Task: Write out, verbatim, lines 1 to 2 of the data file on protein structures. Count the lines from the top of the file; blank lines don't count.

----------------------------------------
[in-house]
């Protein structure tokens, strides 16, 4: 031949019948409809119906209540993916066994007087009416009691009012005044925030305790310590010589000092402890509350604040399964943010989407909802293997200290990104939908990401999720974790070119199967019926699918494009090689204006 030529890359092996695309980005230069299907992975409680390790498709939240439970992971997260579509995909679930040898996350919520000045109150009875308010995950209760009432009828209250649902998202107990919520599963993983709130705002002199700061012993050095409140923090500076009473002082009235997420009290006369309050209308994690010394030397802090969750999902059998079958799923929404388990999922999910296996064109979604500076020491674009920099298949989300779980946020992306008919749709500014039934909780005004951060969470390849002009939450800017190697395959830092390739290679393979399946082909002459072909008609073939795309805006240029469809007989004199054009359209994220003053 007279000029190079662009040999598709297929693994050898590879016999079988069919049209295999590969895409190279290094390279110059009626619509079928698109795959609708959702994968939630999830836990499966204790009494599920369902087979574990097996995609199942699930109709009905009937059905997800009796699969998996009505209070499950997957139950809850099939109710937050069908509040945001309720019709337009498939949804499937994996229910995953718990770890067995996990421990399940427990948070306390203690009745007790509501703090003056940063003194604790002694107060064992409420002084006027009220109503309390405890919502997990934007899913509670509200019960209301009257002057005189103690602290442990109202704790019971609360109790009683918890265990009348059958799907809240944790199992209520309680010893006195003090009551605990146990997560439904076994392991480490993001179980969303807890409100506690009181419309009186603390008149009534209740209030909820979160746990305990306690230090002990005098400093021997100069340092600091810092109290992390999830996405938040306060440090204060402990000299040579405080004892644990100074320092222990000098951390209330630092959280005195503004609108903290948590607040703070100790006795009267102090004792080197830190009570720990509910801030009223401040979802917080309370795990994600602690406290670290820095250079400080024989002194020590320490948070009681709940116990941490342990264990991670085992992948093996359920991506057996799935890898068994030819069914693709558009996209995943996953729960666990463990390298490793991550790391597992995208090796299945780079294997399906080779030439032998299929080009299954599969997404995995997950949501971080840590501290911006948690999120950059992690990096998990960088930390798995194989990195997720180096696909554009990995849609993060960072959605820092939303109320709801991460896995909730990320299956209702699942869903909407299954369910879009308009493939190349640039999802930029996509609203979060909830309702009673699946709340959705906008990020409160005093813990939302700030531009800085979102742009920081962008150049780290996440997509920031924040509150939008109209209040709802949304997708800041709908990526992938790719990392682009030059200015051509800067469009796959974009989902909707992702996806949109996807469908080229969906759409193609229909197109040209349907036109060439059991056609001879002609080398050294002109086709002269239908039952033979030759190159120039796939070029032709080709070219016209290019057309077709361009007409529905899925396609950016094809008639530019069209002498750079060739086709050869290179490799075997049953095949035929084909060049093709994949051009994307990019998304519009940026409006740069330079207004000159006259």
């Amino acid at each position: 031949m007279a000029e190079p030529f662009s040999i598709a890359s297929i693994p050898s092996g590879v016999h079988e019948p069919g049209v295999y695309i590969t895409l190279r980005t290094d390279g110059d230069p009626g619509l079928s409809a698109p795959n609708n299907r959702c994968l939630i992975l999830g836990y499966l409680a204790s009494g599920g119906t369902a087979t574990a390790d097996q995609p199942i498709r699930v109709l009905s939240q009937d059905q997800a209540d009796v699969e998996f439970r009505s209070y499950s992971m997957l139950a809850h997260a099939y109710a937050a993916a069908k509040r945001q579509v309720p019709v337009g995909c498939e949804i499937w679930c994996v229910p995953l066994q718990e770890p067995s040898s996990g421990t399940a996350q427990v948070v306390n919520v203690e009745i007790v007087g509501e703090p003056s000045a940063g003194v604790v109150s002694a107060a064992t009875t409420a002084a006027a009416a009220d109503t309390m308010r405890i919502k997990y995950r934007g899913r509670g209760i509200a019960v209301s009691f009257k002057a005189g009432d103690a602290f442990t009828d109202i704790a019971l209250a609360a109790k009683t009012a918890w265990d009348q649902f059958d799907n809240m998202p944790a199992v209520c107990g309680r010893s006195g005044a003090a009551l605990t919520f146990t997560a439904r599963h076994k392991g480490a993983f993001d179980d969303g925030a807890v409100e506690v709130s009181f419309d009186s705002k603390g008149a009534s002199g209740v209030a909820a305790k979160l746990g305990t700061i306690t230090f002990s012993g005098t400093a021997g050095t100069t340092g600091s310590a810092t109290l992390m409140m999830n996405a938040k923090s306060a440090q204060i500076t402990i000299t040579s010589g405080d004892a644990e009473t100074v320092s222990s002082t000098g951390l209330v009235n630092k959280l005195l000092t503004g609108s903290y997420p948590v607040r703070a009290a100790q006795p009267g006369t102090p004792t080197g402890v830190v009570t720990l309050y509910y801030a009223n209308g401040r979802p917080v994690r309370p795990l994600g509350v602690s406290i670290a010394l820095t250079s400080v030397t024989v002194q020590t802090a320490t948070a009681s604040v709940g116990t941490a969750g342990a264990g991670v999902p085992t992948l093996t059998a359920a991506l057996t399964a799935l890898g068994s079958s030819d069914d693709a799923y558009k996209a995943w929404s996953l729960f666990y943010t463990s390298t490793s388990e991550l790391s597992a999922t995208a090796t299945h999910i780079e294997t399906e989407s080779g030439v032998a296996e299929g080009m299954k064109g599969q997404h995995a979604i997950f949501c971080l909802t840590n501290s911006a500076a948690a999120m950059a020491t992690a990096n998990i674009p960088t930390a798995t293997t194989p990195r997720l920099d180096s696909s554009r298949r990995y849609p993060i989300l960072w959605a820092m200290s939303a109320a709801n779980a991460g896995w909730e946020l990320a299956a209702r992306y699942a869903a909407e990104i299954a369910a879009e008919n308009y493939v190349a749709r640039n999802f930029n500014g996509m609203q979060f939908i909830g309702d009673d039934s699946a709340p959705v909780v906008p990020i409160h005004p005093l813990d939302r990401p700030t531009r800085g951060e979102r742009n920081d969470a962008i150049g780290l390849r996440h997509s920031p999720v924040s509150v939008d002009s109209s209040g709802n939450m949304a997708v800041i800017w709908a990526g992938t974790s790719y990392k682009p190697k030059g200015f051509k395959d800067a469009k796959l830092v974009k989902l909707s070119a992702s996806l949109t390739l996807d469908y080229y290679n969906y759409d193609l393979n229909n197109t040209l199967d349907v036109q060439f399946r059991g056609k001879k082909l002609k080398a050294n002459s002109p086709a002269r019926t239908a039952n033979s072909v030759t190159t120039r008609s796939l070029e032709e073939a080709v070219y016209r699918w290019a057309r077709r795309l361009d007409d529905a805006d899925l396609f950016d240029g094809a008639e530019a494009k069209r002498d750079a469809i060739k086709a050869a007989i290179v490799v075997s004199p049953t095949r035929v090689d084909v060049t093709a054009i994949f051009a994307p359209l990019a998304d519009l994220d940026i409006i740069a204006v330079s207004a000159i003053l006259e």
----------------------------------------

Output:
[in-house]
């Protein structure tokens, strides 16, 4: 031949019948409809119906209540993916066994007087009416009691009012005044925030305790310590010589000092402890509350604040399964943010989407909802293997200290990104939908990401999720974790070119199967019926699918494009090689204006 030529890359092996695309980005230069299907992975409680390790498709939240439970992971997260579509995909679930040898996350919520000045109150009875308010995950209760009432009828209250649902998202107990919520599963993983709130705002002199700061012993050095409140923090500076009473002082009235997420009290006369309050209308994690010394030397802090969750999902059998079958799923929404388990999922999910296996064109979604500076020491674009920099298949989300779980946020992306008919749709500014039934909780005004951060969470390849002009939450800017190697395959830092390739290679393979399946082909002459072909008609073939795309805006240029469809007989004199054009359209994220003053 007279000029190079662009040999598709297929693994050898590879016999079988069919049209295999590969895409190279290094390279110059009626619509079928698109795959609708959702994968939630999830836990499966204790009494599920369902087979574990097996995609199942699930109709009905009937059905997800009796699969998996009505209070499950997957139950809850099939109710937050069908509040945001309720019709337009498939949804499937994996229910995953718990770890067995996990421990399940427990948070306390203690009745007790509501703090003056940063003194604790002694107060064992409420002084006027009220109503309390405890919502997990934007899913509670509200019960209301009257002057005189103690602290442990109202704790019971609360109790009683918890265990009348059958799907809240944790199992209520309680010893006195003090009551605990146990997560439904076994392991480490993001179980969303807890409100506690009181419309009186603390008149009534209740209030909820979160746990305990306690230090002990005098400093021997100069340092600091810092109290992390999830996405938040306060440090204060402990000299040579405080004892644990100074320092222990000098951390209330630092959280005195503004609108903290948590607040703070100790006795009267102090004792080197830190009570720990509910801030009223401040979802917080309370795990994600602690406290670290820095250079400080024989002194020590320490948070009681709940116990941490342990264990991670085992992948093996359920991506057996799935890898068994030819069914693709558009996209995943996953729960666990463990390298490793991550790391597992995208090796299945780079294997399906080779030439032998299929080009299954599969997404995995997950949501971080840590501290911006948690999120950059992690990096998990960088930390798995194989990195997720180096696909554009990995849609993060960072959605820092939303109320709801991460896995909730990320299956209702699942869903909407299954369910879009308009493939190349640039999802930029996509609203979060909830309702009673699946709340959705906008990020409160005093813990939302700030531009800085979102742009920081962008150049780290996440997509920031924040509150939008109209209040709802949304997708800041709908990526992938790719990392682009030059200015051509800067469009796959974009989902909707992702996806949109996807469908080229969906759409193609229909197109040209349907036109060439059991056609001879002609080398050294002109086709002269239908039952033979030759190159120039796939070029032709080709070219016209290019057309077709361009007409529905899925396609950016094809008639530019069209002498750079060739086709050869290179490799075997049953095949035929084909060049093709994949051009994307990019998304519009940026409006740069330079207004000159006259």